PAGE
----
The social network for people living with multiple sclerosis


ElizabethBy Elizabeth Salas, MPH, Teratology Information Specialist, MotherToBaby California


“My husband and I have been trying to conceive for years, and we’re finally expecting. What can you tell me about the medications I’ve been taking?”

This question is one we receive every day on our MotherToBaby phone line. On this particular day, I was speaking to a pregnant woman who had struggled for years to conceive with MS. She was now doing well, and together with her partner decided to try again. After a preconception appointment with a high-risk obstetrician, speaking with her neurologist, and researching medications and pregnancy, they began trying and were surprised when they conceived right away. This caller wanted to know how safe the medications she was taking would be for her developing baby. I started by reminding her that in every pregnancy a woman has a 3-5% chance of having a baby with a birth defect; the question was whether any of the medications she was taking increased the chance of a birth defect above this background risk.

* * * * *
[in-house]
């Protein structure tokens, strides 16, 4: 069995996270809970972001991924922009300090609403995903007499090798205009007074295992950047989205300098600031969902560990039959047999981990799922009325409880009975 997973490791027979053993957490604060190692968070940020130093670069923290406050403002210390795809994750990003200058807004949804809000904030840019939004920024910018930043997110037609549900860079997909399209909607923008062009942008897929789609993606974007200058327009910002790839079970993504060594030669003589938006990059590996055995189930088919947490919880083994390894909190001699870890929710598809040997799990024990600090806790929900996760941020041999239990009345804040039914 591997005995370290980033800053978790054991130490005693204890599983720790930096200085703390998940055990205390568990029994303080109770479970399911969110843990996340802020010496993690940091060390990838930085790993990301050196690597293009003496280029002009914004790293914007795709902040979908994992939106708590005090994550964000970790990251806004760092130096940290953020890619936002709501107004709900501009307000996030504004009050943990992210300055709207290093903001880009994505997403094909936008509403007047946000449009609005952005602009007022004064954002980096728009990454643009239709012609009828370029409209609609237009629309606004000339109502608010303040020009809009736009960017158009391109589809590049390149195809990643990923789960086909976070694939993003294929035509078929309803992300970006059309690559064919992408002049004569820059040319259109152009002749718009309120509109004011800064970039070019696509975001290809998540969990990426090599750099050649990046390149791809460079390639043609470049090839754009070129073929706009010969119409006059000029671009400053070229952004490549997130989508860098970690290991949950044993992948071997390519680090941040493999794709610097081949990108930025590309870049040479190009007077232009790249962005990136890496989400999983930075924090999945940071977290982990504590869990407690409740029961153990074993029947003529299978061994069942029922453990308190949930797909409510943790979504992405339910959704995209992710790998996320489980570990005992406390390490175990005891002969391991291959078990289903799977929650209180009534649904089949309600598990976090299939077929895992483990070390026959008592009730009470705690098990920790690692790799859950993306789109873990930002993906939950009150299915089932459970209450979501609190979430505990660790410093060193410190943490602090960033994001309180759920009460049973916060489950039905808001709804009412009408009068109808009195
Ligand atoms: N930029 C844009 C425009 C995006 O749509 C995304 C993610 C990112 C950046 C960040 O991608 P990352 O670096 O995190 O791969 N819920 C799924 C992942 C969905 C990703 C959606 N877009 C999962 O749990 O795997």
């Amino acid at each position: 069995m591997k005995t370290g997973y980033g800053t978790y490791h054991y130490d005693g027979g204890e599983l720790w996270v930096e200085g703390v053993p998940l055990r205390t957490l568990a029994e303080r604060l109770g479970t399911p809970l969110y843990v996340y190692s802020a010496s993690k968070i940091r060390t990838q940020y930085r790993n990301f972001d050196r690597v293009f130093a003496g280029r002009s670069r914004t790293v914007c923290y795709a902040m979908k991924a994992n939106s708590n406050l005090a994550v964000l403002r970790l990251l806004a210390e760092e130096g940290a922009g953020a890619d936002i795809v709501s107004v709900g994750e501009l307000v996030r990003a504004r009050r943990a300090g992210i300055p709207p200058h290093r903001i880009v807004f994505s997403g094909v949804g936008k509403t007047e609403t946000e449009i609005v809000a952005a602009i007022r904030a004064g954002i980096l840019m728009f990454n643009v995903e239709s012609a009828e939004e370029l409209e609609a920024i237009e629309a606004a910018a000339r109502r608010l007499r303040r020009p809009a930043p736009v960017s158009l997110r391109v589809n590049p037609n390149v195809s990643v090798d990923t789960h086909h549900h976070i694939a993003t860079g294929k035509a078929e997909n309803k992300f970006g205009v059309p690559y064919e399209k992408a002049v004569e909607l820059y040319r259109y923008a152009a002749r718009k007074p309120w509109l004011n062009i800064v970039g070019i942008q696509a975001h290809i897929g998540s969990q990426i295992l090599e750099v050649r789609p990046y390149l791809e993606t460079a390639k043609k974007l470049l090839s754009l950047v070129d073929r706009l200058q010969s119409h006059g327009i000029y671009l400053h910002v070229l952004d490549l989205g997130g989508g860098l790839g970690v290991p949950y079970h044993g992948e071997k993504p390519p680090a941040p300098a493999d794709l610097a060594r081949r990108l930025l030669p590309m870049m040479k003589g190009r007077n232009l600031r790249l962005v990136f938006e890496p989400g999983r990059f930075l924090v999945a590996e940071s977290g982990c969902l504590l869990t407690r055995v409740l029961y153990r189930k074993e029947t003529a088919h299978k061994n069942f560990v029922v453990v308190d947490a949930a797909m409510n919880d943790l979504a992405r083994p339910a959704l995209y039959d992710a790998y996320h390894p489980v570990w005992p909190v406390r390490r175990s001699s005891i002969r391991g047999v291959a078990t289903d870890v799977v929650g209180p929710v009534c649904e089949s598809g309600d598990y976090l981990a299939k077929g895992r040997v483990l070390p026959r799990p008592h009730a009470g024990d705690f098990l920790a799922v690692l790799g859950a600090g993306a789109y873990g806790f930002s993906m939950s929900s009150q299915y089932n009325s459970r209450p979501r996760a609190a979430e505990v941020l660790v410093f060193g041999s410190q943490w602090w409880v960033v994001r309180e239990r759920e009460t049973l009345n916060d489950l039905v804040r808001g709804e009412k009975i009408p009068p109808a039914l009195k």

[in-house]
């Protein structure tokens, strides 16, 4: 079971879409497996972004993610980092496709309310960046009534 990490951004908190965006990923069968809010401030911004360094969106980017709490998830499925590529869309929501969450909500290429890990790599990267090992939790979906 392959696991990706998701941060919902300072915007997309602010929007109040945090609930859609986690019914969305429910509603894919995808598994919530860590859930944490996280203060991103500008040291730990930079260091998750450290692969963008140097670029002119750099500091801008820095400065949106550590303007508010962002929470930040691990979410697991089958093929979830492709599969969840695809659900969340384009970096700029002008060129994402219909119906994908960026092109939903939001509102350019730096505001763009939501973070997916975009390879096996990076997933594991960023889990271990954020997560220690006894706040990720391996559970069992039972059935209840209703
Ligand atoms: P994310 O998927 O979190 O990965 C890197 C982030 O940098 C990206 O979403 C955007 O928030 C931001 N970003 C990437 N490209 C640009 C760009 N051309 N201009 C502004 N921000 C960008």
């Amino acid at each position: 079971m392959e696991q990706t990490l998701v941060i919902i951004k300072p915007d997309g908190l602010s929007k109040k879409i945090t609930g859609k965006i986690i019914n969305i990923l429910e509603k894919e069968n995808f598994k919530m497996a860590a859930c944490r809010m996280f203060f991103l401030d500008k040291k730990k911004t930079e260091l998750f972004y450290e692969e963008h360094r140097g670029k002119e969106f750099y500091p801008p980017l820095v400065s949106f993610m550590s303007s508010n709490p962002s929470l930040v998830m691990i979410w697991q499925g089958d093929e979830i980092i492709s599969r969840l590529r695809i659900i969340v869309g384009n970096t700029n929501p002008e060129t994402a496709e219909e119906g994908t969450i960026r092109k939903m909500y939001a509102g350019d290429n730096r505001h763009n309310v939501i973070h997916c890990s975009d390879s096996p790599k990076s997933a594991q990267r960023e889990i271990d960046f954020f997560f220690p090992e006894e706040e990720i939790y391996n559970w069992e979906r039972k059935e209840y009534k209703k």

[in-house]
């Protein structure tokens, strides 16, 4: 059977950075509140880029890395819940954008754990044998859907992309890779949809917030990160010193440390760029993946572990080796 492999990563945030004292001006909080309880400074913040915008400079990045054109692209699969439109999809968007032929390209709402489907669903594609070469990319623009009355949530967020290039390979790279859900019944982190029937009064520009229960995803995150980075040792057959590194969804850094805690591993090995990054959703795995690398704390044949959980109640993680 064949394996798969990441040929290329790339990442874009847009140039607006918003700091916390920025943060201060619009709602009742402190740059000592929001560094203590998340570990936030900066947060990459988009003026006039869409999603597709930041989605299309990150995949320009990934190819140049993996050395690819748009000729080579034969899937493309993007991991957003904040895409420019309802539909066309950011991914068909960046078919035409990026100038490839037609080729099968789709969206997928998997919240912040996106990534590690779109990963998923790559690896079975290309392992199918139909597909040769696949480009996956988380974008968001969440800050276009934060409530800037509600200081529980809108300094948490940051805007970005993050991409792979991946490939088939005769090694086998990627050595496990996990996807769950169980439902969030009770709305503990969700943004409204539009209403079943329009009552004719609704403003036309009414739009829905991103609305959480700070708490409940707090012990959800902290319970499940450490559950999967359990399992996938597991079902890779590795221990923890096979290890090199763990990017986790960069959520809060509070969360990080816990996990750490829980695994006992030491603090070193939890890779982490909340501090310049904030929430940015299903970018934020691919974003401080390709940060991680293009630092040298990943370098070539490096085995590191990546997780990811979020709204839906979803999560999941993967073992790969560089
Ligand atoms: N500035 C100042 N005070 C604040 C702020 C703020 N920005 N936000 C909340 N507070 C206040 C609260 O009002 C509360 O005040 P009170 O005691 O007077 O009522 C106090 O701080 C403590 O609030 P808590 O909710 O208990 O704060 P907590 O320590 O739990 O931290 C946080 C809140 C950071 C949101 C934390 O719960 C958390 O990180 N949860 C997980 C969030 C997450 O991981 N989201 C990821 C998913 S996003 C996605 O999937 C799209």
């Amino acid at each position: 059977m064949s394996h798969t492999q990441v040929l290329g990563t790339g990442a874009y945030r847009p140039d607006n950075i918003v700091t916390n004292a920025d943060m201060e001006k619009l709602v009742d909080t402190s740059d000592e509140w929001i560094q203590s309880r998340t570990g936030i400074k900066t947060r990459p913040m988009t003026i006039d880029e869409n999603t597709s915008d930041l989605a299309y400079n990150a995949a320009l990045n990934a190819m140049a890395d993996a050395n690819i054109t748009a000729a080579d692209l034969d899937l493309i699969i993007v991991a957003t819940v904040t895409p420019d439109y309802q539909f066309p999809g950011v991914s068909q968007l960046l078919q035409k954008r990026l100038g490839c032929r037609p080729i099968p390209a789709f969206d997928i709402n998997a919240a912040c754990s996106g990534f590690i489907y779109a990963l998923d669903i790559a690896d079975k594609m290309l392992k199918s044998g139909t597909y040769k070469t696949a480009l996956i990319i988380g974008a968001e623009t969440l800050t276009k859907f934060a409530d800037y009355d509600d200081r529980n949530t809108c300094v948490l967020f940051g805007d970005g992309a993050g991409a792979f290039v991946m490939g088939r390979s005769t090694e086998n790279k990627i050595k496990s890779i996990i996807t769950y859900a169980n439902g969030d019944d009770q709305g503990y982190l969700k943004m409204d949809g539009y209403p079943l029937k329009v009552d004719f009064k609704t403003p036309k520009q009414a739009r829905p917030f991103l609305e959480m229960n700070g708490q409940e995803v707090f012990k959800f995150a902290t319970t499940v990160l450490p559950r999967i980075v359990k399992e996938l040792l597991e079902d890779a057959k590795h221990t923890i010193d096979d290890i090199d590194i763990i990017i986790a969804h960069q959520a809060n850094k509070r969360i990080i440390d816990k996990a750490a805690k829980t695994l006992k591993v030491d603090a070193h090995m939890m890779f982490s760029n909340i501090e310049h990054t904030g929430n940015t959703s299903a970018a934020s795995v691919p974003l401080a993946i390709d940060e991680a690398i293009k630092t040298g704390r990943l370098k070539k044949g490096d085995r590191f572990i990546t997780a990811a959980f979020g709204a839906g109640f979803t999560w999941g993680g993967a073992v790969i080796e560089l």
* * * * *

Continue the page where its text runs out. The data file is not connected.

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What MS Isn’t

What MS Isn’t
Guest post by Barbara A. Stensland

There’s plenty written about what MS is, but what isn’t it?

It’s not:

  • An ‘easy’ illness (I’m probably not the only person to be told, ‘Well, thank goodness it’s nothing more serious, eh?’)
  • An excuse – it is what it is and I won’t be apologising for it
  • A competition – why tell me your MS is so much worse than mine? If it makes you feel better, go ahead; it just makes me feel guilty

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MyMSTeam Guest Blog Post by: Lindsey Miller Santiago

lindsey_headshotAs a person with MS, I understand the importance of connecting with others who are also living with this disease, and I wanted to share information about an exciting new research initiative that is powered by people with MS.

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Survivor’s Guilt and MS Awareness
By, Kathy of FUMS